• Pet the Dog: John Plumber goes on national television to apologize to Jack, after he and his more ratings-obsessed partner, Tom Donner, lied to the President and the public so that Donner could ask Jack inappropriate questions about his past (as in, questions that threaten national security) in a live interview.
  • Possible War: The UIR attempts to do this against the U.S., but they don't get very far, due to a combination of Idiot Ball moments and not taking Jack seriously.
  • Pre-Mortem One-Liner:
    Mr. Daryaei, here is the reply of the United States of America. (cue a laser-guided bomb taking out Daryaei's compound on national television)
  • Proxy War: To a degree, the Second Persian Gulf War is one on both sides. The Chinese and Indians provide some support to the UIR because they're counting on it to cripple America and later Russia, clearing the way for their own expansionist ambitions. The Russians, in turn, provide covert assistance to the U.S. throughout the war, because they'd rather see the UIR stopped immediately than have to face it alone in a couple of years (with China on the other side as well).
  • Punch-Clock Villain: Badaryn, Daryaei's national security adviser. Used to be more of a believer, but has turned into a cynic who views his leader's religious rhetoric and even his religion itself with considerable skepticism: he's only where he is because he wants the power and perks to be had in the expanding UIR government. This doesn't stop him from being fully complicit in Daryaei's plans, though.
  • Rich Bitch: The Indian Prime Minister is stated to be this, in tandem with her Smug Snake tendencies.
  • Right-Wing Militia Fanatic: The "Mountain Men" are a particularly virulent group of right wing militia fanatics who distrust anything, other than the military, that's even remotely connected to the federal government.
  • Rousing Speech: Jack gives one while demonstrating that he's someone not to be messed with, via broadcasting Daryaei's death/the destruction of his compound during a live television broadcast.
  • Shout-Out:
    "Mr President, do you know what the Ebola virus is?"
    "Africa," Jack said. "Some jungle disease, right? Deadly as hell. I saw a movie-"
  • Smug Snake:
    • The leader of Iran.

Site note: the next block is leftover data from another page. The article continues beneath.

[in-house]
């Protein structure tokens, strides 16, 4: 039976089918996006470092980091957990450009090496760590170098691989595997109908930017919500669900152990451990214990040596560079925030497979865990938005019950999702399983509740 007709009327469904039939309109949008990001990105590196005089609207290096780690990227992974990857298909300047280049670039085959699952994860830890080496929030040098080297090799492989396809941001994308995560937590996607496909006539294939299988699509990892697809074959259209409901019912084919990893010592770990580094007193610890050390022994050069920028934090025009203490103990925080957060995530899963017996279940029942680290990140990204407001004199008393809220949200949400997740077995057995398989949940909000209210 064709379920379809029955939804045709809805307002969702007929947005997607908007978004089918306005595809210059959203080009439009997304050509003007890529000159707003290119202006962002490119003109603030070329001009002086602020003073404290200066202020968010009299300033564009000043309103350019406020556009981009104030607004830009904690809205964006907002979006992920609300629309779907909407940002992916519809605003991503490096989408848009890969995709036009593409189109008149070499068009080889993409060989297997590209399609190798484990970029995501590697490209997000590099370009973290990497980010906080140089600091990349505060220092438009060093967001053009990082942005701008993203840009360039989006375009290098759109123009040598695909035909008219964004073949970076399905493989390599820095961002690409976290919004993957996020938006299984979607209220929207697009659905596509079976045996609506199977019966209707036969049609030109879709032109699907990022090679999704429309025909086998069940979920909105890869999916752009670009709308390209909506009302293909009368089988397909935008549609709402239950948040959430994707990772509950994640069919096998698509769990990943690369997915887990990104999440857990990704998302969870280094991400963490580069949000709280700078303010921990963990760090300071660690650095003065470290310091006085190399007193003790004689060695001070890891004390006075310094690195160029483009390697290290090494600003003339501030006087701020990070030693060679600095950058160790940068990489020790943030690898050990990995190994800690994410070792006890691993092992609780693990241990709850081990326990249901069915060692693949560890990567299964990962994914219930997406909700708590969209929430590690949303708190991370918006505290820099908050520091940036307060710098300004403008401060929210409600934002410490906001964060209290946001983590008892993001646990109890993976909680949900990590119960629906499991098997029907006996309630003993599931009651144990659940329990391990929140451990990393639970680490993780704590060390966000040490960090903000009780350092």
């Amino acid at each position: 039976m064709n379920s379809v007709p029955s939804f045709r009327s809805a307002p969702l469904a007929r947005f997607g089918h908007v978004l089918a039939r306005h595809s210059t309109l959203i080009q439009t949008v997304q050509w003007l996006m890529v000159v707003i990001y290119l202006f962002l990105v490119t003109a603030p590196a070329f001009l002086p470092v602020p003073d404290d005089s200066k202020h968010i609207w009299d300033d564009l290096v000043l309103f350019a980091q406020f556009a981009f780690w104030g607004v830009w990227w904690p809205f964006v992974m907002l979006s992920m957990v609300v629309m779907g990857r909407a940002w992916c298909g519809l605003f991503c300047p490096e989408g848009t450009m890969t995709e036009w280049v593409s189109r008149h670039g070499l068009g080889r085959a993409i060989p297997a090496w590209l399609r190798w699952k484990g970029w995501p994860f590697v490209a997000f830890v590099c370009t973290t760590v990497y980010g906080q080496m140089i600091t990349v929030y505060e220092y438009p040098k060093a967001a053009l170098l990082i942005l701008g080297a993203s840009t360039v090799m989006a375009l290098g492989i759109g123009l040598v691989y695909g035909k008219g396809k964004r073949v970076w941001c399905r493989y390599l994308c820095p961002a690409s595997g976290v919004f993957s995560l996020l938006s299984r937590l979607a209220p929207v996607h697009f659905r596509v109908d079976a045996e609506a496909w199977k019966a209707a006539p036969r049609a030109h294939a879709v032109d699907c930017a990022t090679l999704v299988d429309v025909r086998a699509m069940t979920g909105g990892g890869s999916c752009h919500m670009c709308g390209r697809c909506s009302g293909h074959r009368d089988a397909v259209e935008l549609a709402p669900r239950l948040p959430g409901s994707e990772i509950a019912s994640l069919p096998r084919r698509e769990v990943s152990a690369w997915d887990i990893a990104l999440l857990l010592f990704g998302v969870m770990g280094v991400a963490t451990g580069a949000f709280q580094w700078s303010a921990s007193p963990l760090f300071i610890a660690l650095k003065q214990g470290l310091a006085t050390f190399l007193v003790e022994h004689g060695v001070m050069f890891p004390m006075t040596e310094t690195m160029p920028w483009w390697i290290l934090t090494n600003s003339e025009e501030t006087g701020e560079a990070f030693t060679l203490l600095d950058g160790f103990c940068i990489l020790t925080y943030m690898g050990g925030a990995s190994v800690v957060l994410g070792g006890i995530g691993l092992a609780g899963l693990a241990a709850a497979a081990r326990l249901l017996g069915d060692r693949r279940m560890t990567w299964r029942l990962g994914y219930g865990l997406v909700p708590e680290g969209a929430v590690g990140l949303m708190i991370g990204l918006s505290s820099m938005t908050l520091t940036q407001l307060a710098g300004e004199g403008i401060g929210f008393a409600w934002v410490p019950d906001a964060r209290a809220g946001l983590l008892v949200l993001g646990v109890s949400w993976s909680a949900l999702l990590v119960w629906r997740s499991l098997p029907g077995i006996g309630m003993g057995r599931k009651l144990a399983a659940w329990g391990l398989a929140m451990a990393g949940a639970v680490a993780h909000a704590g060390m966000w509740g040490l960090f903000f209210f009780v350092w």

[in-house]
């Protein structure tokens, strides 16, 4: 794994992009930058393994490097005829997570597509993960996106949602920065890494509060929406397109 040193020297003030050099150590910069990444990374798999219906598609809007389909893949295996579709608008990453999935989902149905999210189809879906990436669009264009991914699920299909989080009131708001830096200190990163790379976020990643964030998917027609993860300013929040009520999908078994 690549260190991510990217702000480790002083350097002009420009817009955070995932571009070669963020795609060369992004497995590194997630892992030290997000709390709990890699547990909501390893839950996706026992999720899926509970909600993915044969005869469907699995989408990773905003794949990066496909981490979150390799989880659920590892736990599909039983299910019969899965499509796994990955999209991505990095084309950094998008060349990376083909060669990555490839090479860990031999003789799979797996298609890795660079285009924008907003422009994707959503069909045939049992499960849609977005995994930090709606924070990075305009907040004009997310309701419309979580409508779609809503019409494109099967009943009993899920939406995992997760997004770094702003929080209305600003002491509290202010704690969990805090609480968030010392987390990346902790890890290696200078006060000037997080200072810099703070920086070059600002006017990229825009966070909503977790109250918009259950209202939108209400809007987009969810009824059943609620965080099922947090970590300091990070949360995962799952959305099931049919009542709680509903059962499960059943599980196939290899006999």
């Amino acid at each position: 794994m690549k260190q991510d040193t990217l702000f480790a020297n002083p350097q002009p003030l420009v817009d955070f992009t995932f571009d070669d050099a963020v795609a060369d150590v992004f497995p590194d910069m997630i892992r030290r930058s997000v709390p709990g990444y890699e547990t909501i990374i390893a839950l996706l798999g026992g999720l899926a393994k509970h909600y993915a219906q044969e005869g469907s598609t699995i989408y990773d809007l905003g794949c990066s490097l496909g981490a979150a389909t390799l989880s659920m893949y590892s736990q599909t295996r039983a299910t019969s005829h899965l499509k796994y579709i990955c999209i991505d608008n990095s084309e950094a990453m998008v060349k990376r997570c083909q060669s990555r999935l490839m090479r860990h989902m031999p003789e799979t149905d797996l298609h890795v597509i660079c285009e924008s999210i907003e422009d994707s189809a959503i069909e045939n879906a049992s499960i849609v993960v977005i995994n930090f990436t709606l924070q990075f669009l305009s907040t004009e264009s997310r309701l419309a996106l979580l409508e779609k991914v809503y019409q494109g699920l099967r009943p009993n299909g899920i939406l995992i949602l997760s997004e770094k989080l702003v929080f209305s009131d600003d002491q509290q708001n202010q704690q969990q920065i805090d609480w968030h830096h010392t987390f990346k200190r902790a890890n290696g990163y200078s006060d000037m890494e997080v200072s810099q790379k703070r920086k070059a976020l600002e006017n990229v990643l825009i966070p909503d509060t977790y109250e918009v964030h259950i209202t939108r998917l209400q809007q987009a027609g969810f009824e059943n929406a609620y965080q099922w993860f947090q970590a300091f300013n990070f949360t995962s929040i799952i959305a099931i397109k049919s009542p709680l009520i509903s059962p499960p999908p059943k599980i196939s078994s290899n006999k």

• The Indian Prime Minister, who attempts to smarm Jack by presenting a non-threatening face while secretly plotting against the US with the UIR. Jack shuts her up with a phone call, in which he requests her personal assurance that her navy will not interfere with a US replenishment group on the way to Iran. When she evades his request three times, he immediately threatens India, directly and forcefully, with war. She backs down immediately.
  • Sole Survivor: Or rather, dual survivors. Al Trent and Sam Fellows are the only two United States senators who survived the plane crash that killed the rest of the Senate, as the two men happened to be in the tunnels under the capital with Ryan when the attack happened.
  • Spanner in the Works: The random highway patrolman who arrests the two terrorists who were planning to kill Jack and Kealty with a cement truck loaded with homemade explosives. The two men promptly freak out upon realizing that they're being arrested.
  • Spy School: One of the B-plot has John Clark training new HUMINT agents, partially as a way to get back to old-school manpower and tactics after years of seeing the division downsized in favor of Spy Satellites and other technical intelligence-gathering methods.
  • Status Quo Is God: Despite Daryaei's unification of Iran and Iraq as the "United Islamic Republic", the two states split right back into their pre-union borders after his death, and unification isn't mentioned again in the subsequent novels.
    • Justified: the two countries had barely been unified for a couple of months (not to mention they literally have decades of extremely bad blood between them), and given that Daryaei ran the UIR as a one-man show, it's hard to believe that there would've been any state infrastructure left to hold it together after his death.
  • This Is Reality: Occurs when Jack fills Arnie van Damm in on his previous adventures in the CIA after they get revealed on national television. Arnie remarks that in a different universe, Jack would be a hero... which he is, though you wouldn't know it from the way he gets raked over the coals for what he's done.
  • Throwing Out the Script:
    • Jack gets this when he tosses the script prepared for him at former President Durling's funeral, and speaks off the cuff to the children of the deceased president. At a later press conference, he jokes that he's not going to go "off the reservation", and will read the prepared speech.
    • Later, John Plumber stops reading what's on the teleprompter and starts saying what he believes needs to be said instead. (It's not exactly off-the-cuff: he has his alternate speech memorized, but didn't hand it in to be put on the autocue because he knew he wouldn't be allowed to say it. It is from the heart.)